Schemas vs. Schemaless structures and The PostgreSQL Type Farm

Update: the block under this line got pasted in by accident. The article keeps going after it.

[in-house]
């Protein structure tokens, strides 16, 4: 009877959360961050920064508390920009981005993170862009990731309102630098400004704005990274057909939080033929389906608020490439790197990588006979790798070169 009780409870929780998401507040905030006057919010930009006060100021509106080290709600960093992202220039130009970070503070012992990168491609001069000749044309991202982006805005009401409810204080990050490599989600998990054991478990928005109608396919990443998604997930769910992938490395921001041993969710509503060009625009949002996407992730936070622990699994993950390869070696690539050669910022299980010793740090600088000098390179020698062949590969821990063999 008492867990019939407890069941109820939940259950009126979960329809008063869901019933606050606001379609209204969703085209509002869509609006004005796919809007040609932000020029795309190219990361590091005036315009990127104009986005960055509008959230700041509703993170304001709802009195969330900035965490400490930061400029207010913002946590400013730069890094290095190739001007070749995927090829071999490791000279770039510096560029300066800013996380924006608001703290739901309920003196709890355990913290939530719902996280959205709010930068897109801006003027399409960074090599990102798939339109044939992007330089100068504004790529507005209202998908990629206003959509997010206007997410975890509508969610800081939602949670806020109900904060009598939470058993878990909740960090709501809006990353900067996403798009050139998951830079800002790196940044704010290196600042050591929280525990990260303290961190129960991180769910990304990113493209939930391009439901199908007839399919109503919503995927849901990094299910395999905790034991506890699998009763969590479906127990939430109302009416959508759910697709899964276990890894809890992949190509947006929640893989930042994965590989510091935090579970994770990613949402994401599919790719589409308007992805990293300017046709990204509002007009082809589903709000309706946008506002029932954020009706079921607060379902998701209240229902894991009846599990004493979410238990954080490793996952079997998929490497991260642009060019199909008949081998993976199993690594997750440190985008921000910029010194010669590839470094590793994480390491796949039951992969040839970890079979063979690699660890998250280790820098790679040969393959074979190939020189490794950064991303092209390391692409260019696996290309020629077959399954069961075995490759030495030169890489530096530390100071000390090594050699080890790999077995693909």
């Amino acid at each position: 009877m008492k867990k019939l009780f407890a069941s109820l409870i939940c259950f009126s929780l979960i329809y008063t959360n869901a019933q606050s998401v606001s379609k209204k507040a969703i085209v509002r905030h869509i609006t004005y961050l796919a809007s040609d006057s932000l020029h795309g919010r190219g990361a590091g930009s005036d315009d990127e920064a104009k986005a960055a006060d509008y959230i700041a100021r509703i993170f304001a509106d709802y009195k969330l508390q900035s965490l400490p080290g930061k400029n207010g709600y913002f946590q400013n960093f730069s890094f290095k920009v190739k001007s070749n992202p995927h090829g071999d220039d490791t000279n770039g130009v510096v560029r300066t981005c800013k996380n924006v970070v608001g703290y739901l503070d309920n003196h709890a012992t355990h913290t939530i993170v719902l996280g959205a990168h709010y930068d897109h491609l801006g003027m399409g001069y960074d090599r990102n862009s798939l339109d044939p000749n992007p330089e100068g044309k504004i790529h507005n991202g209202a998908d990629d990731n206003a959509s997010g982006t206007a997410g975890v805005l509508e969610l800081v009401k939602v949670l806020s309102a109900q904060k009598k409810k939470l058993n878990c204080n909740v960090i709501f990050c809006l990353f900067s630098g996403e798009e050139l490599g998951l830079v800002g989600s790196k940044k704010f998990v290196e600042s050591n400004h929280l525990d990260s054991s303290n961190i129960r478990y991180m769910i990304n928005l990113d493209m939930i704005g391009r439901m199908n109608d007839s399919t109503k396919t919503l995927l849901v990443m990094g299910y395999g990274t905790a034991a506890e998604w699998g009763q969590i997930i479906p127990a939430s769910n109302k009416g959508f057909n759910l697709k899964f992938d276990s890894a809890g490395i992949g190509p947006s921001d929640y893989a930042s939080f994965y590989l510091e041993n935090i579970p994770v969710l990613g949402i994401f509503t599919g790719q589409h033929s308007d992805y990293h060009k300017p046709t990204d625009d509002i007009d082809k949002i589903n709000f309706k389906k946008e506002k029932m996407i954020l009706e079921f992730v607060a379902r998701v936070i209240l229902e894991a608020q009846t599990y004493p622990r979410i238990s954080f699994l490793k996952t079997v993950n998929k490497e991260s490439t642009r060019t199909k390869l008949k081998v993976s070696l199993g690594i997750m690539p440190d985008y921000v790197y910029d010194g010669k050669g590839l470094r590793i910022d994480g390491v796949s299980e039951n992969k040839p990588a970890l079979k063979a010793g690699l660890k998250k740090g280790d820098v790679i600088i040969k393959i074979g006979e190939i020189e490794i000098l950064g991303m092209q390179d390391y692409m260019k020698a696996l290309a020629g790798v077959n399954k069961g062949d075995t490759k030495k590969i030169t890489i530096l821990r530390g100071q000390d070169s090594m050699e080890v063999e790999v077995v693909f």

There has been a lot of talk lately about schemaless models touted by NoSQL groups and how PostgreSQL fits into this New world order. Is PostgreSQL Object-Relational? Is it Multi-Model. We tend to think of PostgreSQL as type liberal and it's liberalness gets more liberal with each new release. PostgreSQL is fundamentally relational, but has little bias about what data types define each column of related tables. One of PostgreSQL great strengths is the ease with which different types can coexist in the same table and the flexible index plumbing and plan optimizer it provides that allows each type, regardless of how wild, to take full advantage of various index strategies and custom index bindings. Our 3 favorite custom non-built-in types we use in our workflow are PostGIS (of course), LTree (Hierarchical Type), and HStore (Key-Value type). In some cases, we may use all 3 in the same database and sometimes the same table - where we use PostGIS for spatial location, LTree for logical location, and Hstore just to keep track of random facts about an object that are easier to access than having a separate related table and are too random to warrant devoting a separate column for each. Sometimes we are guilty of using xml as well when we haven't figured out what schema model best fits a piece of data and hstore is too flat of a type to work. The advent of JSON in PostgreSQL 9.2 does provide for a nested schema-less model similar to what the XML type offers, but more JavaScript friendly. I personally see JSON as more of a useful transport type than one I'd build my business around or a type you'd use when you haven't figured out what if any structure is most suitable for your data. When you have no clue what structure a piece of data should be stored, you should let the data tell you what structure it wants to be stored in and only then will you discover by storing it in a somewhat liberal fashion how best to retrofit in a more structural self-descriptive manner. Schemas are great because they are self-describing, but they are not great when your data does not want to sit in a self-described bucket. You may find in the end that some data is just wild and refuses to stay between the lines and then by all means stuff it in xml or json or create a whole new type suit it feels comfortable in.